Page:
I’ve been surprised over the past few weeks how this project is coming together, kind of piecemeal, not all orderly like I approach most of my life. I am a list maker, an outliner, a planner. My kids tease me that “Mom, it’s okay not to ‘have a plan’ for the day,” assuring me that it’ll be “alright.” Really, it’s that bad sometimes.
When I started this novel adventure, I approached it how I usually approach a writing project. I gathered all my resources; I researched, read, and took notes; I outlined and plotted; I developed characters. And then, I thought I would start at the beginning. That’s where I’ve always started every paper, essay, my Master’s thesis etc. – the beginning. It seems like the logical place to start. Apparently not.
Either I’m starting to let go and listen to my creative self a little bit better, or I just approach fiction a little differently, or at least a long fiction project, than I do non-fiction projects. The short stories I have written I have started at the beginning and worked through until the end, but for my novel, I have random scenes written throughout. I work on whatever I feel like. If inspiration hits, I write that part. It’s been so fun – who knew?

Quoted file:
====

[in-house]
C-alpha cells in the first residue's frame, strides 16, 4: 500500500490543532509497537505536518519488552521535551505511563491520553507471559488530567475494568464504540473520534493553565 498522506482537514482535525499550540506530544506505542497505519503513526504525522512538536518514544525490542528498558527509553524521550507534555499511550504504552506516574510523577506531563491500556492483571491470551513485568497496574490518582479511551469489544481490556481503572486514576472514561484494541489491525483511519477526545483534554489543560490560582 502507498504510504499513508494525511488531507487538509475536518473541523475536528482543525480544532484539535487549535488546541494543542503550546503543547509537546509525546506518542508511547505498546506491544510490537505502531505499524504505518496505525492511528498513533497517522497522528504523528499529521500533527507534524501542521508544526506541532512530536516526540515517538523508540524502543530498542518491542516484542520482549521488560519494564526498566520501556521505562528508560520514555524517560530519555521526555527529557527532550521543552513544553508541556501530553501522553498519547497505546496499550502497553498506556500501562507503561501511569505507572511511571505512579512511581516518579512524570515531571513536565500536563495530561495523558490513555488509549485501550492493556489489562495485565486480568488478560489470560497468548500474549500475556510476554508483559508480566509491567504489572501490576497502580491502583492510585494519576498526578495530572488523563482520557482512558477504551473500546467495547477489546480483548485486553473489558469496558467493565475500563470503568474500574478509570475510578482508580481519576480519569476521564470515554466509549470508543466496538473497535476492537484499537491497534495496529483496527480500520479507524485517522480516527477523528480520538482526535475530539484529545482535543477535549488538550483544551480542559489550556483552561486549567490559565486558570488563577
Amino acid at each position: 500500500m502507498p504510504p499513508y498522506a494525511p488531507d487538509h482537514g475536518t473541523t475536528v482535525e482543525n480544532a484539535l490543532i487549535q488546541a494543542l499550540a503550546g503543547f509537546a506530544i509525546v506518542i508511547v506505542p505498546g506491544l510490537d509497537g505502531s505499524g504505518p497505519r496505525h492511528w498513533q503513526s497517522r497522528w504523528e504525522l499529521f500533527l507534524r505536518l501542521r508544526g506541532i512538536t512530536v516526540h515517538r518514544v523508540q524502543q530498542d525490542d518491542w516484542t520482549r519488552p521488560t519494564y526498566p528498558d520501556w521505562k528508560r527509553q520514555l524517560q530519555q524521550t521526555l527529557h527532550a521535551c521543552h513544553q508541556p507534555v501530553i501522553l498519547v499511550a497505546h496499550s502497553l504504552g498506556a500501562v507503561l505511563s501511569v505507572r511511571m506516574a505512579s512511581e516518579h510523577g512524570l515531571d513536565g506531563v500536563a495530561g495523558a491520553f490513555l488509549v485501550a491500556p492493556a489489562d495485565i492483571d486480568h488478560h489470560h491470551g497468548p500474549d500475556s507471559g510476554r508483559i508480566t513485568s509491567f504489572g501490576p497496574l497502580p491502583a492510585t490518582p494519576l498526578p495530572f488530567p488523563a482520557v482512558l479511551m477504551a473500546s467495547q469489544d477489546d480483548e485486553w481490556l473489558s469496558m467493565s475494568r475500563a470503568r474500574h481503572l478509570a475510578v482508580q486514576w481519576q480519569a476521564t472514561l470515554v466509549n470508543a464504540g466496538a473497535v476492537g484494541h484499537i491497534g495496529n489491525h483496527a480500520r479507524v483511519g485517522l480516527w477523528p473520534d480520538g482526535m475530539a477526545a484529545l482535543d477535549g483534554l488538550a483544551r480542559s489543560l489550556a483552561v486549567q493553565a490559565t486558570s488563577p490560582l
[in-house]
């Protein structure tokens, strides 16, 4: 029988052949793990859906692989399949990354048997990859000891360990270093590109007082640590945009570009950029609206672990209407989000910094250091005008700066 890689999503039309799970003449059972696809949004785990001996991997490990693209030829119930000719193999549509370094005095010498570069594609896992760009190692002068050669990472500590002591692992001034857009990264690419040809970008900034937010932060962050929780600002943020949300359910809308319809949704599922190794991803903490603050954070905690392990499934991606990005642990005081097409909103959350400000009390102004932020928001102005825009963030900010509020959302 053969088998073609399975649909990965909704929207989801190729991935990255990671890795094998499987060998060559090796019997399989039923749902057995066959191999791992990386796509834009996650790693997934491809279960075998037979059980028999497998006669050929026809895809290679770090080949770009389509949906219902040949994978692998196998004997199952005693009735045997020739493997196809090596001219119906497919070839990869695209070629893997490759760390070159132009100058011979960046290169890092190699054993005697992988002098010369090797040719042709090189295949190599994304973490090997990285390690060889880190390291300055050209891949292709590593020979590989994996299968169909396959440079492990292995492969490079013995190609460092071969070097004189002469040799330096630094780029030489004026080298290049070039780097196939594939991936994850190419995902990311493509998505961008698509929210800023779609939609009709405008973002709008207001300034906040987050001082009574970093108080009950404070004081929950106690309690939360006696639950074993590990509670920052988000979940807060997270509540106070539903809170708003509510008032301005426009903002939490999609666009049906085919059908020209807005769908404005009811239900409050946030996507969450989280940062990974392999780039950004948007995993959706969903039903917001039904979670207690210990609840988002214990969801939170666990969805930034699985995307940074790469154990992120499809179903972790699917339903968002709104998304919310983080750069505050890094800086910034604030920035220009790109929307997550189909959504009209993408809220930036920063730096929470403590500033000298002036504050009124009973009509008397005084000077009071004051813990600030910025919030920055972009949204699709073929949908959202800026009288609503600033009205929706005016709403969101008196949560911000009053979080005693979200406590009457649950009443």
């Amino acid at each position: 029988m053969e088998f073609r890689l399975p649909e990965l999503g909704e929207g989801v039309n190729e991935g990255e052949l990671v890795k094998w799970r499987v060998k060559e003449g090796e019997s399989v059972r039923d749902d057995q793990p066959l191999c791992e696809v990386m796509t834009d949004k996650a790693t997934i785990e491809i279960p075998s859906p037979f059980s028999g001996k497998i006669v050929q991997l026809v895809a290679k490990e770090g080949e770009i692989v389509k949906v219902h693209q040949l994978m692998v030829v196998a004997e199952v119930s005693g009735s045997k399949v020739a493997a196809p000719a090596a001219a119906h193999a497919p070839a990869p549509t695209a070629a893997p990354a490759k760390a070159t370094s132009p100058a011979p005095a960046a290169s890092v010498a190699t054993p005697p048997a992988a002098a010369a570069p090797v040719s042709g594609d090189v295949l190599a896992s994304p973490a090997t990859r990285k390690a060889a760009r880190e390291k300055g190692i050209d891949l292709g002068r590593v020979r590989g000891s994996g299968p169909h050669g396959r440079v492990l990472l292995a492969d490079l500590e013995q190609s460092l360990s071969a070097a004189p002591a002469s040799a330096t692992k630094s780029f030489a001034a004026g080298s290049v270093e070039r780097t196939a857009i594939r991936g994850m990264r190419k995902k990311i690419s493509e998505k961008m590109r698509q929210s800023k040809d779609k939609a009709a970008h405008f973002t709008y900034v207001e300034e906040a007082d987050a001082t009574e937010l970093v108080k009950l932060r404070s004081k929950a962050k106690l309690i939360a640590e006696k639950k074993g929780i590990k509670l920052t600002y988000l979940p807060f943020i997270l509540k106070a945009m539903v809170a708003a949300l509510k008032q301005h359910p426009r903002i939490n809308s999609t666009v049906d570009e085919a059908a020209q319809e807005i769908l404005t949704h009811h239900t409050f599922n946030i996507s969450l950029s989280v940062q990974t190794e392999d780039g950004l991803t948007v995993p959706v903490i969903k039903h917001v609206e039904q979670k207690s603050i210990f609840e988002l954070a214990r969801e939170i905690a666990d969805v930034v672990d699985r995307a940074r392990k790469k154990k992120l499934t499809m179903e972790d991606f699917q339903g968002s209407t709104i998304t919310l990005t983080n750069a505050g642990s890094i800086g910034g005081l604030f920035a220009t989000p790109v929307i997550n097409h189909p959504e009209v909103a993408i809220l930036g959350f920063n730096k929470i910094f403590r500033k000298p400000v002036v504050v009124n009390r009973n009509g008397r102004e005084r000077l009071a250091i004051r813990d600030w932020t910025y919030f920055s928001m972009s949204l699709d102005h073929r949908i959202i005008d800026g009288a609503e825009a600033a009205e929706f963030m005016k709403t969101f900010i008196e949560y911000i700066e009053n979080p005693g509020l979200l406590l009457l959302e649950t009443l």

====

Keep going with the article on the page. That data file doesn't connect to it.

The other day I was reading a stack of 9th grade papers. My students wrote them as a culmination of a fun end of the year Writer’s Workshop unit in which we studied “using punctuation in interesting ways to create voice.” “How do authors use dashes, ellipses, fragments etc? What do they achieve when they use them?” were the questions we asked as we read quite a few mentor texts, and they wrote practice pieces. They could write their final piece on any topic; they enjoyed this assignment. How do I know? The final papers were super fun to read; they got it, the whole idea that language is fun and they can play with it to achieve an emotion or a mood in their writing. As I was reading, twice I read lines that made me think of my story. I had to stop right there, grab a piece of paper and write segments of scenes. When I got home that night, I expanded them, and I still like them.
My muse is a funny thing. I have no idea when inspiration will strike or what it will inspire. However, I think my planning (or over-planning according to my kids) has been helpful because now when inspiration does strike, I have a good idea of where that piece will fit in the larger picture, but it’s certainly not exact. I’m trying really hard to just go with it. To let go, to allow this process to teach me whatever I need to know about how I work and the best way for me to work. This is new territory for me, to work organically and not in a completely linear fashion. But, overall, I think I like starting in the middle. Now, if I could just think of a really great first line, life would be great.